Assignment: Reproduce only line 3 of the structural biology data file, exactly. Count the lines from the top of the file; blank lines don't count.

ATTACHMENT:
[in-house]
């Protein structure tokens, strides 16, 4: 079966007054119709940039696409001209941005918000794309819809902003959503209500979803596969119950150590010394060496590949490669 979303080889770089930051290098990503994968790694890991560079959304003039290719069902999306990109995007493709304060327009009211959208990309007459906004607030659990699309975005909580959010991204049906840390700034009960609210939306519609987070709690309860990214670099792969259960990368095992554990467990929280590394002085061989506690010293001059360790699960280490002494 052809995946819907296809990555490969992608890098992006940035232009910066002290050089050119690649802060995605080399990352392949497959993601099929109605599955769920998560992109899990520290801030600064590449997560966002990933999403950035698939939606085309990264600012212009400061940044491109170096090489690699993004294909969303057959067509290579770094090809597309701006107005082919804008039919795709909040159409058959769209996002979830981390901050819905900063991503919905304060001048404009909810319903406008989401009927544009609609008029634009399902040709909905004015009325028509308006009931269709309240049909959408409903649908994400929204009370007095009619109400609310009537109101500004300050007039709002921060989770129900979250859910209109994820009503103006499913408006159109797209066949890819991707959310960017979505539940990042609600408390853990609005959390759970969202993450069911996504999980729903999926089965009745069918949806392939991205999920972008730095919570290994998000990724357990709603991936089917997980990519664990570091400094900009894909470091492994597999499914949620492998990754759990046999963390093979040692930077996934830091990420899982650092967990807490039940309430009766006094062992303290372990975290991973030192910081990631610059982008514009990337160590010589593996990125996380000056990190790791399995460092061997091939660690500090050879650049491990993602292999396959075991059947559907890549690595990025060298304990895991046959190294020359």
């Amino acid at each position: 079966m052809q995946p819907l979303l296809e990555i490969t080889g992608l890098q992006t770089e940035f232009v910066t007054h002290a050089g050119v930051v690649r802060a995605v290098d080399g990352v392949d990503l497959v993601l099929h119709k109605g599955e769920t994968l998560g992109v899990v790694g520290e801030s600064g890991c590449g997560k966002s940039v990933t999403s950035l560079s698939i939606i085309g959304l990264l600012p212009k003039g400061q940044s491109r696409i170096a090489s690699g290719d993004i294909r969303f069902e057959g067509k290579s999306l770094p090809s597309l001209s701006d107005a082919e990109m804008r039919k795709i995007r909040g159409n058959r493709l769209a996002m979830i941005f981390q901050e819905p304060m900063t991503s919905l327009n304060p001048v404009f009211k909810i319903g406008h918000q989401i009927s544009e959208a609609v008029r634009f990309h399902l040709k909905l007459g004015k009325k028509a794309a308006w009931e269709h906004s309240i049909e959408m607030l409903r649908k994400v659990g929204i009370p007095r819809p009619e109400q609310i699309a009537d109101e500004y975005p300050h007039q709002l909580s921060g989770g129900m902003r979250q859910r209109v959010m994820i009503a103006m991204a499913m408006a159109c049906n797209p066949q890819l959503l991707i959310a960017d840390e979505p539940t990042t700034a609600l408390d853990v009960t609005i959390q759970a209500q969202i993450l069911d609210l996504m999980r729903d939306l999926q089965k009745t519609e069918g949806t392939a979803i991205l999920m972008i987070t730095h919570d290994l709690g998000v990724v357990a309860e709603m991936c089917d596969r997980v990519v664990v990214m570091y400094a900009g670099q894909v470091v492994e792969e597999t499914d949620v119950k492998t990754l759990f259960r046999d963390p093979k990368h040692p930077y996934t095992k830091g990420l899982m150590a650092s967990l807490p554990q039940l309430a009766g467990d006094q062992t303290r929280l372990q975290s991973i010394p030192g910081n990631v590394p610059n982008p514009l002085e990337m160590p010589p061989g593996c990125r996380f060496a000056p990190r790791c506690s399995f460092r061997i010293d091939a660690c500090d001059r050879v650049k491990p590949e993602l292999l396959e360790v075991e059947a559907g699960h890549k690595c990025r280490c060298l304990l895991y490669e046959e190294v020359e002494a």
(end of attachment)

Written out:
């Amino acid at each position: 079966m052809q995946p819907l979303l296809e990555i490969t080889g992608l890098q992006t770089e940035f232009v910066t007054h002290a050089g050119v930051v690649r802060a995605v290098d080399g990352v392949d990503l497959v993601l099929h119709k109605g599955e769920t994968l998560g992109v899990v790694g520290e801030s600064g890991c590449g997560k966002s940039v990933t999403s950035l560079s698939i939606i085309g959304l990264l600012p212009k003039g400061q940044s491109r696409i170096a090489s690699g290719d993004i294909r969303f069902e057959g067509k290579s999306l770094p090809s597309l001209s701006d107005a082919e990109m804008r039919k795709i995007r909040g159409n058959r493709l769209a996002m979830i941005f981390q901050e819905p304060m900063t991503s919905l327009n304060p001048v404009f009211k909810i319903g406008h918000q989401i009927s544009e959208a609609v008029r634009f990309h399902l040709k909905l007459g004015k009325k028509a794309a308006w009931e269709h906004s309240i049909e959408m607030l409903r649908k994400v659990g929204i009370p007095r819809p009619e109400q609310i699309a009537d109101e500004y975005p300050h007039q709002l909580s921060g989770g129900m902003r979250q859910r209109v959010m994820i009503a103006m991204a499913m408006a159109c049906n797209p066949q890819l959503l991707i959310a960017d840390e979505p539940t990042t700034a609600l408390d853990v009960t609005i959390q759970a209500q969202i993450l069911d609210l996504m999980r729903d939306l999926q089965k009745t519609e069918g949806t392939a979803i991205l999920m972008i987070t730095h919570d290994l709690g998000v990724v357990a309860e709603m991936c089917d596969r997980v990519v664990v990214m570091y400094a900009g670099q894909v470091v492994e792969e597999t499914d949620v119950k492998t990754l759990f259960r046999d963390p093979k990368h040692p930077y996934t095992k830091g990420l899982m150590a650092s967990l807490p554990q039940l309430a009766g467990d006094q062992t303290r929280l372990q975290s991973i010394p030192g910081n990631v590394p610059n982008p514009l002085e990337m160590p010589p061989g593996c990125r996380f060496a000056p990190r790791c506690s399995f460092r061997i010293d091939a660690c500090d001059r050879v650049k491990p590949e993602l292999l396959e360790v075991e059947a559907g699960h890549k690595c990025r280490c060298l304990l895991y490669e046959e190294v020359e002494a």